• if you do well on PH, say you get #3 product of the day, then you post somewhere else saying 'i got #3 product of the day'.. to get your next few customers. Maybe that post is on reddit with some learnings that you found

        • if the reddit post does well, then you might post it on twitter, saying reddit did well and what learnings you got from that etc. or even if it doesn't do well you can still post about it.

        Each step creates content, stuff you can use / leverage, to get the next customer and so on...

        The important thing is you create content and the beauty of it is that anyone can do that these days. There's so many platforms...

    2. 2

      I think the first 10 were still family and friends, which don't really count.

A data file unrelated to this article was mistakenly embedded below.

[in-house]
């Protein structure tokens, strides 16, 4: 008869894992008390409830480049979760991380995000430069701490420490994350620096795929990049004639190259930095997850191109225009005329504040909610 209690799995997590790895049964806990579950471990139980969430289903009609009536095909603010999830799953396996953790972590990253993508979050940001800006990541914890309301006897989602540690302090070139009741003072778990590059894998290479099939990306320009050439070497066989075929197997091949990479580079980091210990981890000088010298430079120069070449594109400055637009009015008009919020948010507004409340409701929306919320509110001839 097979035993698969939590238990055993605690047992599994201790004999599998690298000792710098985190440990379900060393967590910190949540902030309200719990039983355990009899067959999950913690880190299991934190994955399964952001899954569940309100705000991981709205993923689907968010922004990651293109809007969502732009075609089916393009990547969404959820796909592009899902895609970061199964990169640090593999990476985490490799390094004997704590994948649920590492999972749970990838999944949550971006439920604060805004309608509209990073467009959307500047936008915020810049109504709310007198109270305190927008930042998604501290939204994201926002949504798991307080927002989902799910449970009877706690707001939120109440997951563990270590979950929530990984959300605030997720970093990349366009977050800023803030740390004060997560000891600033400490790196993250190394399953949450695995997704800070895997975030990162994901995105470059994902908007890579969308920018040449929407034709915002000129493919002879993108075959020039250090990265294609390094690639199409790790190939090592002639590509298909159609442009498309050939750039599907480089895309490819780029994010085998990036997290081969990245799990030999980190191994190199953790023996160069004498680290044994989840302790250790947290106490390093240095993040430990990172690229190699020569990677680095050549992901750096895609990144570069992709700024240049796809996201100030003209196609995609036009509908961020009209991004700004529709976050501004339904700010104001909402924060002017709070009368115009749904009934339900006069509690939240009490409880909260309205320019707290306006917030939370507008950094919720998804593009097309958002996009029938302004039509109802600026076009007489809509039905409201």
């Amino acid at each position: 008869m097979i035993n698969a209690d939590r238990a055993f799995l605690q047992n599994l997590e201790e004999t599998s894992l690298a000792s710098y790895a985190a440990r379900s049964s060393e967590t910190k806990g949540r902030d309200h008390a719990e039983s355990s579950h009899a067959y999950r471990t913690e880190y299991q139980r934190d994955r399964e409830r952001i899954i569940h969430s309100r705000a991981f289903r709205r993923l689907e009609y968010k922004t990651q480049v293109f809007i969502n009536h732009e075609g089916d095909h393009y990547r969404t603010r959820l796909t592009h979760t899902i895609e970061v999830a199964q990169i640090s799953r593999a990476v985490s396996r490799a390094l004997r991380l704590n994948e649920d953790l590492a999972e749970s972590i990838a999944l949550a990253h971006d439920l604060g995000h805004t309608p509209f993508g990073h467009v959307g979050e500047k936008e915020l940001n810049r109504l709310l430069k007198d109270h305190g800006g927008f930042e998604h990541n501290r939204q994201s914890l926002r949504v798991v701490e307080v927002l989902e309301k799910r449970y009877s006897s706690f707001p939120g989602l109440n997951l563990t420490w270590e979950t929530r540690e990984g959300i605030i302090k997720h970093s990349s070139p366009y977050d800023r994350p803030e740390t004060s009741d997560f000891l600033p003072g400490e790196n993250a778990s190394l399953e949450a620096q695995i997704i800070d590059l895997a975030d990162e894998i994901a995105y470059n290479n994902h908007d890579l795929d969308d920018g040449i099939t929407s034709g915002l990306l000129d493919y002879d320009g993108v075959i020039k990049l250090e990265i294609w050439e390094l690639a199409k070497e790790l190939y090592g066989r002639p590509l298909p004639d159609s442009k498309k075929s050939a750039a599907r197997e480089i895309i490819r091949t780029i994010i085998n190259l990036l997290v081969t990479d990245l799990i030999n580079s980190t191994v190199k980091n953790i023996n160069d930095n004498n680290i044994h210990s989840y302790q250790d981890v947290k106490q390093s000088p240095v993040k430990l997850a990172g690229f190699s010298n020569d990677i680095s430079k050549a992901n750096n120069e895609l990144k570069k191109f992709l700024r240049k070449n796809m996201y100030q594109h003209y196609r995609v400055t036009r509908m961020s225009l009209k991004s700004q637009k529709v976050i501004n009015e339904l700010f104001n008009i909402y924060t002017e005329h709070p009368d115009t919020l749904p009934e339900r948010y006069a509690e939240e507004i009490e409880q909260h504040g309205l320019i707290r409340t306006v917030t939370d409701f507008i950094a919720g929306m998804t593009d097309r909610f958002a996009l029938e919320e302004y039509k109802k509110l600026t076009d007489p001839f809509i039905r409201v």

But beyond that, hm I think it was from Product Hunt. And then rest was Twitter, reddit and word of mouth. No marketing $ spent, yet. But I do want to do a bit of $ marketing later.

    3. 1

      +1, I had the same question.

  2. 4

    How do you balance marketing against shipping code? Do you have a schedule, or system?

    1. 4

      I don't really have a schedule. I have heard some makers do one day marketing, one day shipping code. Others do one week on, one week off.

      It might depend on what stage your product is at as well.

      For me, since Llama Life is still stage, I try and focus on whatever I think will contribute toward some kind of growth. That said, it's super hard, because I like shipping code (as we probably all do).